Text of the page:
"One of the most common things people try doing when they haven't worked out in a while is going to the extreme, either to speed up results or make up for lost time. This usually results in injury or burn out, [then] you're back where you started, off the exercise wagon," Erick Avila, a strength and conditioning coach and nutritionist says. "Instead, ease yourself into a training program. Three sessions of 30 minutes a week is a good place for most people to start. Depending on your previous level of physical conditioning, it's relatively easy to get back in the swing of things."
Allow yourself a bit of a "ramp-up period," wherein you start slow but allow for greater gains as you continue. For instance, if you used to be a runner, start back into it by walking for the first week or two, then slowly adding in intervals of running and walking for the next two weeks, until you can run more than you can walk, and eventually you'll be back to running in a matter of weeks.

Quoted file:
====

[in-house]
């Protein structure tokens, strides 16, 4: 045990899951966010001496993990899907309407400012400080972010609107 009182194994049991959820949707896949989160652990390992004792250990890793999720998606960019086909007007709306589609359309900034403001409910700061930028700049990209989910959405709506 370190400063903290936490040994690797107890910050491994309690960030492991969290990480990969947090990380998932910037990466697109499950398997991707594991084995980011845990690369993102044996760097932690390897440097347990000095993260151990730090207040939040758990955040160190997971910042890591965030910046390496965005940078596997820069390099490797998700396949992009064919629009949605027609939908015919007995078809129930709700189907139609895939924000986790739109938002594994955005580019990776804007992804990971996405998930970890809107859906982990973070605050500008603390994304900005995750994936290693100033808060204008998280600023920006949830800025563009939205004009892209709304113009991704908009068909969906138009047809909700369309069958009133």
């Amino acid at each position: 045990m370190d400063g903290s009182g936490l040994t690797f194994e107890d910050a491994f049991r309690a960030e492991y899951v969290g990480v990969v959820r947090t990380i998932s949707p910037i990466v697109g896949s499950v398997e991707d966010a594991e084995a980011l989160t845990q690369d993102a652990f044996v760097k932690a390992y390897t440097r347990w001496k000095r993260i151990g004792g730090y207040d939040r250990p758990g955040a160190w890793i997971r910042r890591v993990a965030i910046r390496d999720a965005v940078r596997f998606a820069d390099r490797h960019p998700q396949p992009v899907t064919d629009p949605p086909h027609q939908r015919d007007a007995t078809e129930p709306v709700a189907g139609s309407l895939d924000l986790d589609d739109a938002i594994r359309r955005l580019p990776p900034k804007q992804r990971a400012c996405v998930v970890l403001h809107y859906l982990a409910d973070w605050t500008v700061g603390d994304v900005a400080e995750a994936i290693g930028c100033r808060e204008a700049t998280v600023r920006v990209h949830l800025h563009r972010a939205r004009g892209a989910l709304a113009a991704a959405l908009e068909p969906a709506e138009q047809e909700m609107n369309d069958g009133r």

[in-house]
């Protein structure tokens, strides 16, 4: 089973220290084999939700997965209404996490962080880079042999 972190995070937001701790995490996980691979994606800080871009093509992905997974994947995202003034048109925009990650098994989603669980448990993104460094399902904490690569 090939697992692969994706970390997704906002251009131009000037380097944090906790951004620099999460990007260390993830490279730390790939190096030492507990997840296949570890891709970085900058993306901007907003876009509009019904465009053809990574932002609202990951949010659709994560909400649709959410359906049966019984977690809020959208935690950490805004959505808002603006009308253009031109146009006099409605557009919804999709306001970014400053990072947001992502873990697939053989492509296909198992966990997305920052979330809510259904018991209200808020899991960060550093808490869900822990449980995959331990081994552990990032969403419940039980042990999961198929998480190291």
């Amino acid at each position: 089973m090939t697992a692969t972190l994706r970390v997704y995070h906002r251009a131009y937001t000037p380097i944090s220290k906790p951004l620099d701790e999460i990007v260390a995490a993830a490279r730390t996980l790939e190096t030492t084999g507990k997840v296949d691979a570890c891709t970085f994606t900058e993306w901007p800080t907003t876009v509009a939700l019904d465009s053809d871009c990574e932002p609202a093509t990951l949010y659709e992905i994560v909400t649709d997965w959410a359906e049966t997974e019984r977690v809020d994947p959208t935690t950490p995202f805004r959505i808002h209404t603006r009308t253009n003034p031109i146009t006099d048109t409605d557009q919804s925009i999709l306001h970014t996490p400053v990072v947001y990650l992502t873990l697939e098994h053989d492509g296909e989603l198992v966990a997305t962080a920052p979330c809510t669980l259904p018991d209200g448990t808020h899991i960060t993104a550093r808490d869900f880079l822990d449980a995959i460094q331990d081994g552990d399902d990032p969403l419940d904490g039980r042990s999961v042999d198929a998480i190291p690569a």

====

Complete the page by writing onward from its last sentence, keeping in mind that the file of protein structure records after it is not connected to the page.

"An individual who lifted weights in [his or her] younger days but hasn't entered the weight room since then should not try to attempt a max-effort lift when [he or she] first begins lifting again. Regardless of the type of exercise, it is important to follow a safe progression of frequency, intensity and duration in order to avoid injury, maximize sustainability and achieve long-term results," Swanson says.

Results take time, but stick to the course and you'll be glad you did. If something isn't working for you, ditch it and try something else. With so many different workout options from which to choose, there's bound to be something out there that you'll love.